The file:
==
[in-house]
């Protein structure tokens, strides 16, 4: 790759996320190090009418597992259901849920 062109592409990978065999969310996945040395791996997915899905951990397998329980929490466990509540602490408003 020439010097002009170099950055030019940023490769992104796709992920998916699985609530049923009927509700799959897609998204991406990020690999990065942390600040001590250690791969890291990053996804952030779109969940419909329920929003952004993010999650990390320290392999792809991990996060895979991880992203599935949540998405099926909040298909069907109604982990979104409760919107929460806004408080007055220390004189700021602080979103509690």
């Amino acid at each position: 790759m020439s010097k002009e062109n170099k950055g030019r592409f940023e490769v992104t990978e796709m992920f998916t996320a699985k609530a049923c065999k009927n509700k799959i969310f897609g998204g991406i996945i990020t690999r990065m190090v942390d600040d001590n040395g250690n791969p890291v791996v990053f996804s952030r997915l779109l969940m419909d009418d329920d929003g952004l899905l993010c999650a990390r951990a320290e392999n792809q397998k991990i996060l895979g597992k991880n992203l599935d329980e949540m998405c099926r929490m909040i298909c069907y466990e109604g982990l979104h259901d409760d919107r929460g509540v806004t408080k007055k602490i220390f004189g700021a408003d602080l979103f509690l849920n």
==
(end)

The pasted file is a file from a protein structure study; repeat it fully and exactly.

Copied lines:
[in-house]
């Protein structure tokens, strides 16, 4: 790759996320190090009418597992259901849920 062109592409990978065999969310996945040395791996997915899905951990397998329980929490466990509540602490408003 020439010097002009170099950055030019940023490769992104796709992920998916699985609530049923009927509700799959897609998204991406990020690999990065942390600040001590250690791969890291990053996804952030779109969940419909329920929003952004993010999650990390320290392999792809991990996060895979991880992203599935949540998405099926909040298909069907109604982990979104409760919107929460806004408080007055220390004189700021602080979103509690």
């Amino acid at each position: 790759m020439s010097k002009e062109n170099k950055g030019r592409f940023e490769v992104t990978e796709m992920f998916t996320a699985k609530a049923c065999k009927n509700k799959i969310f897609g998204g991406i996945i990020t690999r990065m190090v942390d600040d001590n040395g250690n791969p890291v791996v990053f996804s952030r997915l779109l969940m419909d009418d329920d929003g952004l899905l993010c999650a990390r951990a320290e392999n792809q397998k991990i996060l895979g597992k991880n992203l599935d329980e949540m998405c099926r929490m909040i298909c069907y466990e109604g982990l979104h259901d409760d919107r929460g509540v806004t408080k007055k602490i220390f004189g700021a408003d602080l979103f509690l849920n």